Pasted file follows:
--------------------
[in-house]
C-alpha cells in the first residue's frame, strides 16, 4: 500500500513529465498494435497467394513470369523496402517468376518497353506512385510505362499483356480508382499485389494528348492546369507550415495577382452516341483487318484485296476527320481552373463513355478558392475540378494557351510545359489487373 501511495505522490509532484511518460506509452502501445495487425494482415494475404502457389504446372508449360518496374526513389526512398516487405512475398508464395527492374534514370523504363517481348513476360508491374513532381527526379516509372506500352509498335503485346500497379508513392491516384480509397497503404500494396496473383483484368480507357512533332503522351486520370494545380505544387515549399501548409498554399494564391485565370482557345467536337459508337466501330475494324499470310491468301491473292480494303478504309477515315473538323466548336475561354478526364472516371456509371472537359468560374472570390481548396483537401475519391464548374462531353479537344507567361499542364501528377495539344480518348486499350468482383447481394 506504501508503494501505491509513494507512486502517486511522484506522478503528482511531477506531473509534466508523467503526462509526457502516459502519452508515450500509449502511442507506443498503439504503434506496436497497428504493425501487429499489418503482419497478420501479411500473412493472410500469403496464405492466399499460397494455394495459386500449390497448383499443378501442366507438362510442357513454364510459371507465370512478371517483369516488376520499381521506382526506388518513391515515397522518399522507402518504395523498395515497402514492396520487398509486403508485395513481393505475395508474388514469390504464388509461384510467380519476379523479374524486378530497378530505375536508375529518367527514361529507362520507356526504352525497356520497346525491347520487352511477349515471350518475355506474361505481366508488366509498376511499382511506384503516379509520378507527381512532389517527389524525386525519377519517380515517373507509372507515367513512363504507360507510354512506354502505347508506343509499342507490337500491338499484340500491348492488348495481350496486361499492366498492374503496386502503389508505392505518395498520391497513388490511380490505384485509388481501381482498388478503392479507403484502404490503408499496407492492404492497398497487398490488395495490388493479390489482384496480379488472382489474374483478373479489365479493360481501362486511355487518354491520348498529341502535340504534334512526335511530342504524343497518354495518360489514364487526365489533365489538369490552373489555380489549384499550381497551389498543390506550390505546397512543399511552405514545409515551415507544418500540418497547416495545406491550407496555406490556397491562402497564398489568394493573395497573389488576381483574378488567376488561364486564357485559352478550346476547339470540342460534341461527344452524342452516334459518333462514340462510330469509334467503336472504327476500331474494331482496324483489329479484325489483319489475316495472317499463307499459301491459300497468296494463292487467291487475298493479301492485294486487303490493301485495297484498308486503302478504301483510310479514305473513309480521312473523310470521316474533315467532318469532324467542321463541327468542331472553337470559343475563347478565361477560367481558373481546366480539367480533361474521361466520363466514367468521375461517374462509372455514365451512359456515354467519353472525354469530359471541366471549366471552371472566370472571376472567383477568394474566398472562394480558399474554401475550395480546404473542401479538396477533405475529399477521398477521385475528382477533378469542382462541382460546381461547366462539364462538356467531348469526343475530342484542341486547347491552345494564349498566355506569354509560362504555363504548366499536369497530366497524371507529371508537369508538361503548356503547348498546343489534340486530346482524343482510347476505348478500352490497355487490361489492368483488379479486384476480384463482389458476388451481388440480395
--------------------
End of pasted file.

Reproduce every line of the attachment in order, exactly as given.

[in-house]
C-alpha cells in the first residue's frame, strides 16, 4: 500500500513529465498494435497467394513470369523496402517468376518497353506512385510505362499483356480508382499485389494528348492546369507550415495577382452516341483487318484485296476527320481552373463513355478558392475540378494557351510545359489487373 501511495505522490509532484511518460506509452502501445495487425494482415494475404502457389504446372508449360518496374526513389526512398516487405512475398508464395527492374534514370523504363517481348513476360508491374513532381527526379516509372506500352509498335503485346500497379508513392491516384480509397497503404500494396496473383483484368480507357512533332503522351486520370494545380505544387515549399501548409498554399494564391485565370482557345467536337459508337466501330475494324499470310491468301491473292480494303478504309477515315473538323466548336475561354478526364472516371456509371472537359468560374472570390481548396483537401475519391464548374462531353479537344507567361499542364501528377495539344480518348486499350468482383447481394 506504501508503494501505491509513494507512486502517486511522484506522478503528482511531477506531473509534466508523467503526462509526457502516459502519452508515450500509449502511442507506443498503439504503434506496436497497428504493425501487429499489418503482419497478420501479411500473412493472410500469403496464405492466399499460397494455394495459386500449390497448383499443378501442366507438362510442357513454364510459371507465370512478371517483369516488376520499381521506382526506388518513391515515397522518399522507402518504395523498395515497402514492396520487398509486403508485395513481393505475395508474388514469390504464388509461384510467380519476379523479374524486378530497378530505375536508375529518367527514361529507362520507356526504352525497356520497346525491347520487352511477349515471350518475355506474361505481366508488366509498376511499382511506384503516379509520378507527381512532389517527389524525386525519377519517380515517373507509372507515367513512363504507360507510354512506354502505347508506343509499342507490337500491338499484340500491348492488348495481350496486361499492366498492374503496386502503389508505392505518395498520391497513388490511380490505384485509388481501381482498388478503392479507403484502404490503408499496407492492404492497398497487398490488395495490388493479390489482384496480379488472382489474374483478373479489365479493360481501362486511355487518354491520348498529341502535340504534334512526335511530342504524343497518354495518360489514364487526365489533365489538369490552373489555380489549384499550381497551389498543390506550390505546397512543399511552405514545409515551415507544418500540418497547416495545406491550407496555406490556397491562402497564398489568394493573395497573389488576381483574378488567376488561364486564357485559352478550346476547339470540342460534341461527344452524342452516334459518333462514340462510330469509334467503336472504327476500331474494331482496324483489329479484325489483319489475316495472317499463307499459301491459300497468296494463292487467291487475298493479301492485294486487303490493301485495297484498308486503302478504301483510310479514305473513309480521312473523310470521316474533315467532318469532324467542321463541327468542331472553337470559343475563347478565361477560367481558373481546366480539367480533361474521361466520363466514367468521375461517374462509372455514365451512359456515354467519353472525354469530359471541366471549366471552371472566370472571376472567383477568394474566398472562394480558399474554401475550395480546404473542401479538396477533405475529399477521398477521385475528382477533378469542382462541382460546381461547366462539364462538356467531348469526343475530342484542341486547347491552345494564349498566355506569354509560362504555363504548366499536369497530366497524371507529371508537369508538361503548356503547348498546343489534340486530346482524343482510347476505348478500352490497355487490361489492368483488379479486384476480384463482389458476388451481388440480395